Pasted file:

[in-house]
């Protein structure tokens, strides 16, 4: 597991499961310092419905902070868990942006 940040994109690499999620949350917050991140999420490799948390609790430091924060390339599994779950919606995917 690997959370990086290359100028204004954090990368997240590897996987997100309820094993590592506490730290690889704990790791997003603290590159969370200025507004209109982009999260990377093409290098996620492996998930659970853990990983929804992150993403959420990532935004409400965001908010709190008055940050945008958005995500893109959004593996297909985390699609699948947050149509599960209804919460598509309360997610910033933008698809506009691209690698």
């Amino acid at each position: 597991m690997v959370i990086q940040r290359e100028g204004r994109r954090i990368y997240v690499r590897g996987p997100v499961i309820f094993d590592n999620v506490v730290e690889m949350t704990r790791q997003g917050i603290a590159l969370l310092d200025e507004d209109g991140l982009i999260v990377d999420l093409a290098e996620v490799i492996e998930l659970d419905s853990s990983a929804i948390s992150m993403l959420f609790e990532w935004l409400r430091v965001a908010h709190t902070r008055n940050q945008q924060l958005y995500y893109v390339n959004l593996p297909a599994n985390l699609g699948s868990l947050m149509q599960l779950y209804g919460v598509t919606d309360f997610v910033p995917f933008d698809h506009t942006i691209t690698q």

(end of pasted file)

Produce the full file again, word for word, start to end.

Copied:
[in-house]
């Protein structure tokens, strides 16, 4: 597991499961310092419905902070868990942006 940040994109690499999620949350917050991140999420490799948390609790430091924060390339599994779950919606995917 690997959370990086290359100028204004954090990368997240590897996987997100309820094993590592506490730290690889704990790791997003603290590159969370200025507004209109982009999260990377093409290098996620492996998930659970853990990983929804992150993403959420990532935004409400965001908010709190008055940050945008958005995500893109959004593996297909985390699609699948947050149509599960209804919460598509309360997610910033933008698809506009691209690698």
């Amino acid at each position: 597991m690997v959370i990086q940040r290359e100028g204004r994109r954090i990368y997240v690499r590897g996987p997100v499961i309820f094993d590592n999620v506490v730290e690889m949350t704990r790791q997003g917050i603290a590159l969370l310092d200025e507004d209109g991140l982009i999260v990377d999420l093409a290098e996620v490799i492996e998930l659970d419905s853990s990983a929804i948390s992150m993403l959420f609790e990532w935004l409400r430091v965001a908010h709190t902070r008055n940050q945008q924060l958005y995500y893109v390339n959004l593996p297909a599994n985390l699609g699948s868990l947050m149509q599960l779950y209804g919460v598509t919606d309360f997610v910033p995917f933008d698809h506009t942006i691209t690698q």